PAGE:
Is a person a writer when they sell their first book or long before that? Is everyone who picks up a pen and scratches words to paper considered a writer? What makes someone a writer?
I'm the type of person who likes to see things bigger than they are. I always believe there is some grand scheme to things and everyone has a unique and important purpose. I picture someone with a gleaming sword knighting each person with a mysterious calling. A calling that perhaps will take them years to unearth themselves, and even longer for other people to acknowledge. If you consider yourself a writer, here is your knighthood: I knight thee writer of books, tamer of words and distributor of precious secrets.
Think way back to exhume the beginnings of your writerhood. When's the first time you ever wrote a short story? When was the first time you ever tried to write a "chapter book?" A novel?
If you are like me it goes way back, or maybe for you it doesn't go so far back. Either way think of your beginnings. Still in pigtails, I remember folding pieces of paper and scribbling something that sounded like a story onto the pages, labeling chapter headings, and then gifting it to my parents. As I grew older, I recall several times staring at the computer screen writing the first few pages of novels that would never materialize. In adulthood I finally grew to be self-disciplined and completed my first novel, and it was so utterly terrible it was laughable. Luckily, I had the good sense to know how awful it was, and believe me it was a stinker, so I wrote it off as a learning experience. I wrote more novels and started to learn how to polish them: Write, rewrite, polish, repeat.
So when did I become a writer?
I think I was always a writer. It didn't matter that at first I thought I was destined to be an actor until I realized I wasn't willing to live off other people's couches for the rest of my life. Then I sought a "real" profession for monetary gain and stability, went to college, and became a marketing professional. It has served me well, but those are all things I did, not necessarily my calling. Long ago when I was in my bedroom talking to the animals in my imaginary kingdom (yes I was a weird kid who didn't just have a single imaginary friend, I had a whole kingdom of invisible friends), I was probably a writer. I was inventing stories I would want to tell someday. I was making characters and talking to them as if they were truly living and breathing. Crazy? Probably. Unique? Absolutely. A writer? Most definitely.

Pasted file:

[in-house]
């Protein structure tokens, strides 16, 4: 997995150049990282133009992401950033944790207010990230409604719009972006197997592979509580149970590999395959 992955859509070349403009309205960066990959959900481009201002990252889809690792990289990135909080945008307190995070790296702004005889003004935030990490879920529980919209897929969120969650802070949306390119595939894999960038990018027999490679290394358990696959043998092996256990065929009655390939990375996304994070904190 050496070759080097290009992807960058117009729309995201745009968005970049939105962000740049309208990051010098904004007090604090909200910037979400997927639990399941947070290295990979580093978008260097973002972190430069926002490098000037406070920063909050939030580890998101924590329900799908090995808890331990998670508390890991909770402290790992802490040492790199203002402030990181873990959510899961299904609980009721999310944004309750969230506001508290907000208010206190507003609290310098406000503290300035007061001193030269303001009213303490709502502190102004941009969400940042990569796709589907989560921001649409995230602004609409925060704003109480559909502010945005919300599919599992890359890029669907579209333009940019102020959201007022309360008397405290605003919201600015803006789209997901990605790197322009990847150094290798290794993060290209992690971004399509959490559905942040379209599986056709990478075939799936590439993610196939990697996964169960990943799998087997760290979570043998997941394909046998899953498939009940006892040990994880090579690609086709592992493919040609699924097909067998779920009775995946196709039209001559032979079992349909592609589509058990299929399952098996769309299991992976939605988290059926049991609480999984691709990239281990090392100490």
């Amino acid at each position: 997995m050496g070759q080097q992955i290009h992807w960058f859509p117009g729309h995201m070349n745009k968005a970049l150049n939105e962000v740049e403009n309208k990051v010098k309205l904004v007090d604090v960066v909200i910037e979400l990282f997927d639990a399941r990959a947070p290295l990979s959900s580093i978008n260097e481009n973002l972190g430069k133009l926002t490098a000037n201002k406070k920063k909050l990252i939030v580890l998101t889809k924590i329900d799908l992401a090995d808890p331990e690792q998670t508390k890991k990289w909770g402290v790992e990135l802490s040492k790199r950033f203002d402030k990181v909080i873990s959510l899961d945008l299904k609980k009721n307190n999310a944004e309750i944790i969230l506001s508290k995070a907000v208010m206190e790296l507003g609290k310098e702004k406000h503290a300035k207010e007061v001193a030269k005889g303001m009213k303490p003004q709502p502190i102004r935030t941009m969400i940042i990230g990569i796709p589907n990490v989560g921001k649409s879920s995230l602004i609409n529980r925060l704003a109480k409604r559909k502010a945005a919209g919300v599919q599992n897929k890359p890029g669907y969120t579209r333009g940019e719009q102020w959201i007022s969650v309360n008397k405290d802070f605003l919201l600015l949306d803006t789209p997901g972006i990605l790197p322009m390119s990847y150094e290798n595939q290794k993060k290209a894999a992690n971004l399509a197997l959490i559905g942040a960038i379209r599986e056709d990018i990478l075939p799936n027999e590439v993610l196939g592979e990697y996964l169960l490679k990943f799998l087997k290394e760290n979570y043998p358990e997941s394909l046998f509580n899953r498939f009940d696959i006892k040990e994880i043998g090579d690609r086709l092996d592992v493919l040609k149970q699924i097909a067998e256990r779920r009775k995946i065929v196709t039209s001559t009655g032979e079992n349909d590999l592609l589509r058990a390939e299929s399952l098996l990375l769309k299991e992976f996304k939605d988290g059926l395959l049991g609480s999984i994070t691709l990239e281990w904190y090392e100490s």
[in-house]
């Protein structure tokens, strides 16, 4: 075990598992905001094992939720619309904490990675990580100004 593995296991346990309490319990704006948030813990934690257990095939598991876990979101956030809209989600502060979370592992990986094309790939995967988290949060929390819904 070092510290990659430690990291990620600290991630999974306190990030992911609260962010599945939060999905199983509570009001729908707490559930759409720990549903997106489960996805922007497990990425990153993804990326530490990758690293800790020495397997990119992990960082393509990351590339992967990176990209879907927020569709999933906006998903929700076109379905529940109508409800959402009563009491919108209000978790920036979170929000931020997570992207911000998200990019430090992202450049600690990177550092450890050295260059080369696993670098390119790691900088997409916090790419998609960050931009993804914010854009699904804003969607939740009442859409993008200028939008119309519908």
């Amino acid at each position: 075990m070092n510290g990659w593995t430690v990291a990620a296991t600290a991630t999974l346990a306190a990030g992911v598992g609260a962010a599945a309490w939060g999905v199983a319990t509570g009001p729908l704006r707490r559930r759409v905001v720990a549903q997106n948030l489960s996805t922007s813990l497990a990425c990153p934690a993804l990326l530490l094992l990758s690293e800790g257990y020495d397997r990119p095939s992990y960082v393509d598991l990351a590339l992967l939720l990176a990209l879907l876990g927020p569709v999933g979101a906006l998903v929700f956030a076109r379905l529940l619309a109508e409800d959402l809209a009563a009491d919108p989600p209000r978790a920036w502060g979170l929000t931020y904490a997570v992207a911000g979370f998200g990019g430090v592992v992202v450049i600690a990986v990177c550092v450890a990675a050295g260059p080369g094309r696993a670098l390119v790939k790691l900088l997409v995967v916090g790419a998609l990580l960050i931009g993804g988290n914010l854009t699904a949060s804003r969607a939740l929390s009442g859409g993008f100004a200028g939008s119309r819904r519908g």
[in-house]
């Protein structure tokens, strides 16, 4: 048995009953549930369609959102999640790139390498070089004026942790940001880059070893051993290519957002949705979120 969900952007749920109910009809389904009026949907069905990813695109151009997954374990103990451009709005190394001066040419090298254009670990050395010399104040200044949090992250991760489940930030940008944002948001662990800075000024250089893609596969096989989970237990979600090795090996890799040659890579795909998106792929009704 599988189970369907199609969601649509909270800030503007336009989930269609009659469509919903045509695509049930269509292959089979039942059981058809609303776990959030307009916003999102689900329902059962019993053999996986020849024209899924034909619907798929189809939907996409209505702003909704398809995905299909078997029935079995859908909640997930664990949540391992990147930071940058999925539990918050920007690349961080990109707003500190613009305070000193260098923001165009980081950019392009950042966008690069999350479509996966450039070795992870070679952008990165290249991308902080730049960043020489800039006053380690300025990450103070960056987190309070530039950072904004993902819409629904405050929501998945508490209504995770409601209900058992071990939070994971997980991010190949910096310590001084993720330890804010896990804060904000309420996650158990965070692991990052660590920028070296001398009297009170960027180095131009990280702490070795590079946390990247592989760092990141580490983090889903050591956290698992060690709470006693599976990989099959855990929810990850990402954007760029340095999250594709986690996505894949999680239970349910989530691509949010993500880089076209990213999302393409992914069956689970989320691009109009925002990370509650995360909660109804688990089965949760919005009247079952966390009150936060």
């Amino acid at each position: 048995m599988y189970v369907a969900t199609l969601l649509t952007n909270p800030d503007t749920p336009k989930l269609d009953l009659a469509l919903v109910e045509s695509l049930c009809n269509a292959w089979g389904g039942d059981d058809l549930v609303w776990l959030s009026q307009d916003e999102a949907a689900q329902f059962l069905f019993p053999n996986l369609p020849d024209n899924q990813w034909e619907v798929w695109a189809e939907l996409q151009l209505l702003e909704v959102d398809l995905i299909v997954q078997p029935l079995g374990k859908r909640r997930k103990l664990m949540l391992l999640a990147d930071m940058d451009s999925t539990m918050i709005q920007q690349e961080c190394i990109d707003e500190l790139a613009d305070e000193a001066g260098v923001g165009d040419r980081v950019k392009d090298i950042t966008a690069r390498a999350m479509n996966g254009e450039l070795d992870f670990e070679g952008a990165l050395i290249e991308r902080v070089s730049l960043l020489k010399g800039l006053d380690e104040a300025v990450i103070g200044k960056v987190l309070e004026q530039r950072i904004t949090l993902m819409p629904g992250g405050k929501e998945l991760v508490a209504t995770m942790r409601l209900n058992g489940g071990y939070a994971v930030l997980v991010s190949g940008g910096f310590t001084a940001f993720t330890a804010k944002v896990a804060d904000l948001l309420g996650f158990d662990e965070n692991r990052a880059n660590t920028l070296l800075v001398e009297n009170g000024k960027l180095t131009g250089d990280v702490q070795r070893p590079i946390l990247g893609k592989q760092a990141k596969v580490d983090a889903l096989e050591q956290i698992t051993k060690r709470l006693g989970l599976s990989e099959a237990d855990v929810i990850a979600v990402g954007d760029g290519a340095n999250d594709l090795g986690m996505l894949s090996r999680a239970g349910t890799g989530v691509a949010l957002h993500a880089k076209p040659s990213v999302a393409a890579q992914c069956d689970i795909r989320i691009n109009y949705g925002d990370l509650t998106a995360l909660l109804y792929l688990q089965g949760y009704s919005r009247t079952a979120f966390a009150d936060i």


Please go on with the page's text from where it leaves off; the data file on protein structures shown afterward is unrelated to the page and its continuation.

How often do you think about writing?
How many characters spin through your head throughout your day? How many times do people have to repeat something to you because you have climbed into someone else's thoughts and world while you're going about your regular day? How many hours have you poured over the words you have written to improve them, and then rewrite them again and again? If you are doing this. You are a writer. No matter how many books you have sold or haven't sold. Whether you are traditionally published or self-published. Whether you are seeking an agent or at the early stages of your current work in progress. You are a writer. Something inside of you is drawing you to words and stories and ideas, and you can't shake them no matter how hard you try.
Repeat with me: I am a writer.
Maybe you are feeling down or discouraged because you got a bad review, received yet another rejection email from an agent, or are struggling with your work in progress. Whatever stage of your writing journey you are in, just take a deep breath and say to yourself "I am doing this because this is who I am and this is what I want to be." You are a writer.